Chances are by now you’ve come into contact with Kickstarter, “the world’s largest funding platform for creative projects,” as more than likely a family member or friend (and in the age of social media, I use that term loosely) has asked you to contribute a few bucks to something they were working on. You probably even got something besides feeling warm and fuzzy in return for your kindness.
But like a plague set to sweep over your Facebook feed and mine, requests are being made by musicians of every ilk to contribute to their Kickstarter accounts. It seems the starving artist is no longer content to starve anymore, needing ducats instead of inspiration to feed his muse. With increasing regularity, I’ve been asked to help pay for new albums, new tour vans or simply gas money so Mr. Sensitive doesn’t have to struggle too much out there on the road. As such, I’m calling for an immediate moratorium on such bullshit.
Now, don’t mistake me for being cold-hearted or cheap. I’ve contributed to my brother’s theater company, a friend’s restaurant, and a few other projects that I thought were worthwhile through Kickstarter. But there is absolutely no reason you should be asking me to pay for you to make your new album. Sure, the record industry is dying and it is hard to make a buck selling CDs, but the same technologies that led to such a decline have also enabled musicians to make quality recordings for cheaper than ever before. Where once a professional studio was needed, any schmo with GarageBand on his computer can make an album. If you can’t afford a computer, a four-track digital recorder can be had for less two C-notes. It’s called working within your means. And when it comes to releasing said recordings to the world, while CDs are cheaper than ever before, it is no longer necessary to even make a physical product. Sites like Bandcamp have made it possible for anyone to easily sell his music online.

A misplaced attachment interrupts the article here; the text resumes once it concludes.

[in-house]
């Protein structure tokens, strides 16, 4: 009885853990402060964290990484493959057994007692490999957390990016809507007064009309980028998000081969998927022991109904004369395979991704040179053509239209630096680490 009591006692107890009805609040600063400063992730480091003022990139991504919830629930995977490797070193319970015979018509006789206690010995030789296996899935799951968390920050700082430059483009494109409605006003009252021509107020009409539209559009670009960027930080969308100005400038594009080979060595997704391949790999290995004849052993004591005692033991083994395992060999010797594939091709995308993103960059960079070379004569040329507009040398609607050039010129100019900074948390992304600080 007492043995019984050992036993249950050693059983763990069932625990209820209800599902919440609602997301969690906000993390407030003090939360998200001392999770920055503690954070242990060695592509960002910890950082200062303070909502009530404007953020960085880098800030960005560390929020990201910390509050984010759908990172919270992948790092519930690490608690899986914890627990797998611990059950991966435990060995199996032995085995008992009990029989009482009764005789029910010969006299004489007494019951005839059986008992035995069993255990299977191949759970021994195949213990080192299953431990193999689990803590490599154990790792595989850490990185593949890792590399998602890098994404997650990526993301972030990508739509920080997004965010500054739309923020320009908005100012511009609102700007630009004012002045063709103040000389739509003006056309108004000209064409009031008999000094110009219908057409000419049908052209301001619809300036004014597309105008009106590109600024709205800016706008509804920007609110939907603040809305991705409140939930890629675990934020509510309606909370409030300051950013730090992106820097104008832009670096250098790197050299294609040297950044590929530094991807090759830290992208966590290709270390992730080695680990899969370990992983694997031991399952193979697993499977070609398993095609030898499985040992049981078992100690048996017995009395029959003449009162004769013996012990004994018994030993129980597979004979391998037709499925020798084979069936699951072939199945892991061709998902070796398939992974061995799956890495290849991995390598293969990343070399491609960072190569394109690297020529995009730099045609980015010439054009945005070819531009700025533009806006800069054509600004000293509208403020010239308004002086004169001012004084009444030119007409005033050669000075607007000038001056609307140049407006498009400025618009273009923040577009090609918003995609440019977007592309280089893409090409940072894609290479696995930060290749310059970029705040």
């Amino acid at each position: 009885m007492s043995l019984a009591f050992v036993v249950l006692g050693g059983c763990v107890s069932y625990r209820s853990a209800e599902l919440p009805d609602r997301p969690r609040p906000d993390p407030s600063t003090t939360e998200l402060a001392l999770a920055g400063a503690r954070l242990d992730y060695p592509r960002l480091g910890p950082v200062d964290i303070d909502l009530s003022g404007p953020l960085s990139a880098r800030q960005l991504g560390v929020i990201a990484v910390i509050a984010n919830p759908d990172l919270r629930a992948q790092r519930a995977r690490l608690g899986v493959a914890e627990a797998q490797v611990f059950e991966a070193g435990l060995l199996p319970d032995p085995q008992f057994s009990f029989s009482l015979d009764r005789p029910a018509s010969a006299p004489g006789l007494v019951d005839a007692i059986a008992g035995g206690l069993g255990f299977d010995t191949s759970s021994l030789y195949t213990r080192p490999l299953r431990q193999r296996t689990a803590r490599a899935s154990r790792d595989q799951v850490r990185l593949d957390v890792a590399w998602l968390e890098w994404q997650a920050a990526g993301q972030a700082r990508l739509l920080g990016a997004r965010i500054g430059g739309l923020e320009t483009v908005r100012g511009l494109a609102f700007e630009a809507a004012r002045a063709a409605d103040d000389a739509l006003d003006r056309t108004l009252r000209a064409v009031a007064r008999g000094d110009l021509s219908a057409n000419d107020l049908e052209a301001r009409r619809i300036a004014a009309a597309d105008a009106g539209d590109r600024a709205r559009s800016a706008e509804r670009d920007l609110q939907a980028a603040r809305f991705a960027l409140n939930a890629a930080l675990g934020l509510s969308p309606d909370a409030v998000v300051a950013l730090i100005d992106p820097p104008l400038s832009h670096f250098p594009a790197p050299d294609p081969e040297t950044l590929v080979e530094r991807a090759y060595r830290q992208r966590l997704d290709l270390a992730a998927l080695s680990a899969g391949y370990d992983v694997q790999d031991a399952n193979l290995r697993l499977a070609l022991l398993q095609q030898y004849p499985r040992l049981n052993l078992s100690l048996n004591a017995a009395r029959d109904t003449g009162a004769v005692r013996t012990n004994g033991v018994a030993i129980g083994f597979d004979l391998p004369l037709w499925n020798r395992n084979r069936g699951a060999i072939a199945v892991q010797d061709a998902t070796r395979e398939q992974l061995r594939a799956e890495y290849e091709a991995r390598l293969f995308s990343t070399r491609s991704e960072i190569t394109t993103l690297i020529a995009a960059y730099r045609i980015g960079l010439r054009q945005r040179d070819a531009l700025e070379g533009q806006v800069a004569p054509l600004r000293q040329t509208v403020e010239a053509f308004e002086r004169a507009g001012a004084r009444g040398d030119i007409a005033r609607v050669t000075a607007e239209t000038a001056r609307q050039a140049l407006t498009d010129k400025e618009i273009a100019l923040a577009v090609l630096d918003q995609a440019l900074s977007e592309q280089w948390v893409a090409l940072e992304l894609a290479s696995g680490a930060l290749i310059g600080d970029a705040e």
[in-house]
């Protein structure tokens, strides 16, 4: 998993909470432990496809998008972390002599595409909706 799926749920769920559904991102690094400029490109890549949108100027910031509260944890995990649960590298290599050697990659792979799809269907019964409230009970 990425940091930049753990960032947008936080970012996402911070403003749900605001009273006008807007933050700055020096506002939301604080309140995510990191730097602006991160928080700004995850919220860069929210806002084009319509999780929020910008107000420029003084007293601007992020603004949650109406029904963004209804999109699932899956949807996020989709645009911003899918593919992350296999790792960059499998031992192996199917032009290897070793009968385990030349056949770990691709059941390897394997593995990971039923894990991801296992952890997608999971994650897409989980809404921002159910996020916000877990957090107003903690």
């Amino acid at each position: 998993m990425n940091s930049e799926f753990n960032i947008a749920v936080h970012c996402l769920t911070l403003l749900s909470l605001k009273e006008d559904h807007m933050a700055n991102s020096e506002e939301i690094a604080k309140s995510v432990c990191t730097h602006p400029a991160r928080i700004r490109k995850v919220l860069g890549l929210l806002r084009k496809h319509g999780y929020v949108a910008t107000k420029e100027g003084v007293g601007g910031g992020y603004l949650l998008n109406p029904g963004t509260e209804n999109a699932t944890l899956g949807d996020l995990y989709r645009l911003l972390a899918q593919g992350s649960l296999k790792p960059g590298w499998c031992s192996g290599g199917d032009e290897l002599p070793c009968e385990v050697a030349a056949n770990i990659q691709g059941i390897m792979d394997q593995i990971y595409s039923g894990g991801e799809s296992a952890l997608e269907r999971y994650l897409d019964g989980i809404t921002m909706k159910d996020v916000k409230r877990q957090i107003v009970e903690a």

But let’s assume that you are particular and just have to make that next masterpiece with Steve Albini and press it on vinyl. Do you remember that money I plopped down last week to see your band perform for 20 minutes? Instead of spending it all on Oxycontin and Night Train, save it up and invest in yourself. Sure, it may take awhile, but as it’s more than likely that your talent is proportional to the money you are pulling in, you may need some more time onstage before recording your debut anyway.
I guess my biggest problem with musicians looking for handouts, er, donations via Kickstarter is that there are probably few things in this world less necessary than more mediocre records. I know, I hear lots of them. So if you can’t find a label of some sort that wants to release your music and you still feel what you are doing has got to be heard, then you should be recording and releasing it on your dime. That’s what people like Ian MacKaye, Greg Ginn and Jello Biafra did—and without the benefit of the technology we have today. So seriously, before you turn to Kickstarter, trying saving your money, and in the process, your dignity.